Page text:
I know this is essentially a mathematic question, but I received no answer on math SE. Moreover it has a direct application in physics, so I thought to ask this here too.

The momentum operator in one dimension in quantum mechanics is $P=-i\frac{d}{dx}$ (with $\hbar=1$). Consider it as an operator on $L_2(0,2\pi)$, the space of square-integrable functions on $(0,2\pi)$. It isn't continuous in fact if I consider the sequence $$ g_n(x)=\frac{e^{inx}}{\sqrt{2\pi n}} $$ it's a Cauchy sequence but $\{Pg_n\}_n$ does not converge.

I am searching a domain where $P$ is a continuous functional. My professor gave me the example $$D_P=\{\varphi \in L_2(0,2\pi):\varphi(0)=\varphi(2\pi) \}$$ but I'm not convinced because if I consider the function $\psi$

\begin{equation} \begin{cases} -\frac{x}{\sqrt{\pi}}+\sqrt{\pi},\hspace{0.5cm} 0\leq x<\pi\\\sqrt{x-\pi},\hspace{0.5cm} \pi\leq x \leq 2\pi \end{cases} \end{equation} it belongs to $D_P$, but if I apply $P$ on it I obtain

\begin{equation} \begin{cases} \frac{i}{\sqrt{\pi}},\hspace{0.5cm} 0\leq x<\pi\\ -\frac{i}{2\sqrt{x-\pi}},\hspace{0.5cm} \pi\leq x \leq 2\pi \end{cases} \end{equation} that is not square-integrable on $(0,2\pi)$.

Am I wrong? If not, which is a correct continuity domain for $P$?


Sorry, the answer to this technical question needs some mathematical technology.

The space you are looking for is $H^1(\mathbb R)$, the first Sobolev Hilbert space. It is made of the functions in $L^2(\mathbb R)$ admitting the weak first derivative represented by a $L^2$ function in turn.

$H^1(\mathbb R)$ is a complex Hilbert space if equipped with the scalar product: $$\langle \psi| \phi \rangle := \int_{\mathbb R} \overline{\psi}(x) \phi(x) dx + \int_{\mathbb R} \overline{\frac{d\psi}{dx}} \frac{d\phi}{dx} dx\qquad (1)$$ where $d/dx$ denotes the weak derivative (see below).

Equivalently, $H^1(\mathbb R)$ can be defined as the space of $L^2$ functions $\psi(x)$ whose Fourier (-Plancherel) transform $\hat{\psi}(k)$ admit finite $L^2$ norm with respect to the measure $(1+ k^2) ~ dk$ instead of the simpler $dk$.

Indeed it holds, where the scalar product is the same as in (1): $$\langle \psi| \phi \rangle := \int_{\mathbb R} \overline{\hat{\psi}}(k) \hat{\phi}(k)(1+ k^2) dk \qquad (2)\:.$$

Obviously it also holds: $H^1(\mathbb R)\subset L^2(\mathbb R, dx)$

Sticking to work in the physically sensible Hilbert space $L^2(\mathbb R, dx)$ for QM, it turns out that $H^1(\mathbb R)$ is the natural domain where the momentum operator is self-adjoint (not only Hermitian or symmetric). However, in that Hilbert space, the momentum operator, whose correct definition is:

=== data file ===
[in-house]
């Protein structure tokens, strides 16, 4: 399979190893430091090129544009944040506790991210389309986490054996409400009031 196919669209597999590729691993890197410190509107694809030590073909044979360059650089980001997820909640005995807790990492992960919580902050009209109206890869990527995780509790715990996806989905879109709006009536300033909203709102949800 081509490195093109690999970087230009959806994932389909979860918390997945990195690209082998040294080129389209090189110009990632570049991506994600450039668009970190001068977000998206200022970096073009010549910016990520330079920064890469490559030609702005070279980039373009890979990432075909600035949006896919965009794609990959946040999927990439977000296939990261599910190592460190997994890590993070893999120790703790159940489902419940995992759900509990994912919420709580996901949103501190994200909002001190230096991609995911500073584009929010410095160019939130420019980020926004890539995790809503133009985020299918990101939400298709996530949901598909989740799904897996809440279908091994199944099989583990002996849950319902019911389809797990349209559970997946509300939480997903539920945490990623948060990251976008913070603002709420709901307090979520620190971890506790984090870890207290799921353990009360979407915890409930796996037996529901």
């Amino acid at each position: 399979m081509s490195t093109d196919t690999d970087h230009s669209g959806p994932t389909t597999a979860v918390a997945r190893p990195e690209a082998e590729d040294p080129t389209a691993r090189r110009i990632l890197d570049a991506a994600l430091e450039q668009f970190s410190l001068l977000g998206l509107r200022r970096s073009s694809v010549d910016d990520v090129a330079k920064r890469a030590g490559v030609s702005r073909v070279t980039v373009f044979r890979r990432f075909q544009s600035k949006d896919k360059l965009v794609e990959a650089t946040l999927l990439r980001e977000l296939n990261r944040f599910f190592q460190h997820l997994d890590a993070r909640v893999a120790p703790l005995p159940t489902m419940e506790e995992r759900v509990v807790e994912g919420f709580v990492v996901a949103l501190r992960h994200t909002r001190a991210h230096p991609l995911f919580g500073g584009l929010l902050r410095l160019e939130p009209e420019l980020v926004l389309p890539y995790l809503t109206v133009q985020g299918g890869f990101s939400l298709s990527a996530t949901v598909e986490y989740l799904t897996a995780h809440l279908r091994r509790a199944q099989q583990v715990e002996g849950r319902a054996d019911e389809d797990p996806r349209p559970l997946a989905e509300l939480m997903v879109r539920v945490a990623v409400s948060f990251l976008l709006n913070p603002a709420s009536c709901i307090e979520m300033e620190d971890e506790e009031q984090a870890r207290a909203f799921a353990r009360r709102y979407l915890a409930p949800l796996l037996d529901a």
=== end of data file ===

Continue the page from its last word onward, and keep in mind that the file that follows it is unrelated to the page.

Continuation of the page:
$$P = -i \frac{d}{dx}\quad \mbox{in weak sense, and with domain $D(P)= H^1(\mathbb R)$}$$

is always unbounded, i.e. discontinuous.

So, to see $P$ as a bounded (i.e. continuous) operator it is not enough to restrict it to an appropriate domain, but you also have to change the topology (norm) of the domain, passing from that of the simple $L^2$ to that of $H^1(\mathbb R)$. The topology in the co-domain remains that of $L^2$.

NOTE 1. A (measurable) function $f: \mathbb R \to \mathbb C$ is said to admit weak derivative $\frac{df}{dx}=g$, where $g$ is another (measurable) function, if, for every $h: \mathbb R \to \mathbb C$ of class $C^\infty$ and compactly supported, one has: $$\int_{\mathbb R} f(x) \frac{dh}{dx} dx = - \int_{\mathbb R} g(x) h(x) dx \:.$$ For instance $f(x)= |x|$ does not admit derivative at $x=0$ however admits weak derivative given by $\mbox{sgn}(x)$. The Dirichlet function $d(x) = 1$ if $x$ is rational $d(x)= 0$ if $x$ is not rational does not admit a derivative anywhere, but it admits weak derivative given by the zero function.

NOTE 2. If dealing with the particle in $[0,2\pi]$ the situation is analogous. The self-adjointness domain of $P$ is $H^1((0,2\pi))$ and $P$ is defined as before. The only change is that passing in Fourier rep. one has to use Fourier series instead of Fourier transform. In this case the $H^1((0,2\pi))$ scalar product becomes: $$\langle \psi | \phi \rangle = \sum_{n \in \mathbb Z} \overline{\psi_n} \phi_n (1+ n^2)\:.$$ In the Hilbert space $H^1((0,2\pi))$ as domain and with values in $L^2$, $P$ is continuous, otherwise, it is unbounded as usual.

What it is true in the statement of your professor, is that the set of $C^1$ functions on $[0,2\pi]$ with $f(0)= f(2\pi)$ is included in $H^1((0,2\pi))$.

  • $\begingroup$ I did not think these so technical issues were so popular... $\endgroup$ – Valter Moretti Feb 3 '14 at 17:19
  • $\begingroup$ Thank you very much! I miss some math here but I think I understood. This is really useful and interesting to me! $\endgroup$ – LG06 Feb 3 '14 at 17:38
  • $\begingroup$ I am puzzled. Is the last H^1 supposedly the same as the first mentioned one? Then I think this cant be true. A bounded operator has to have a bounded spectrum. (With periodic boundary condition I assume point spectrum, aka the Eigenvalues have to be bounded). But Eigenvalues dont change if you change the scalar product! So changing a scalar product alone can never make an operator bounded (while keeping the self-adjoint property). Could you elaborate? $\endgroup$ – lalala Aug 8 '17 at 12:25
  • 1
    $\begingroup$ What I wrote is that $P: H^1 \to L^2$ (not $H^1$) is bounded. This is not an operator defined over a unique Hilbert space so you cannot apply the standard results of spectral theory. $\endgroup$ – Valter Moretti Aug 8 '17 at 12:40
  • $\begingroup$ Indeed it was not clear in my answer, I will improve it. $\endgroup$ – Valter Moretti Aug 8 '17 at 12:45

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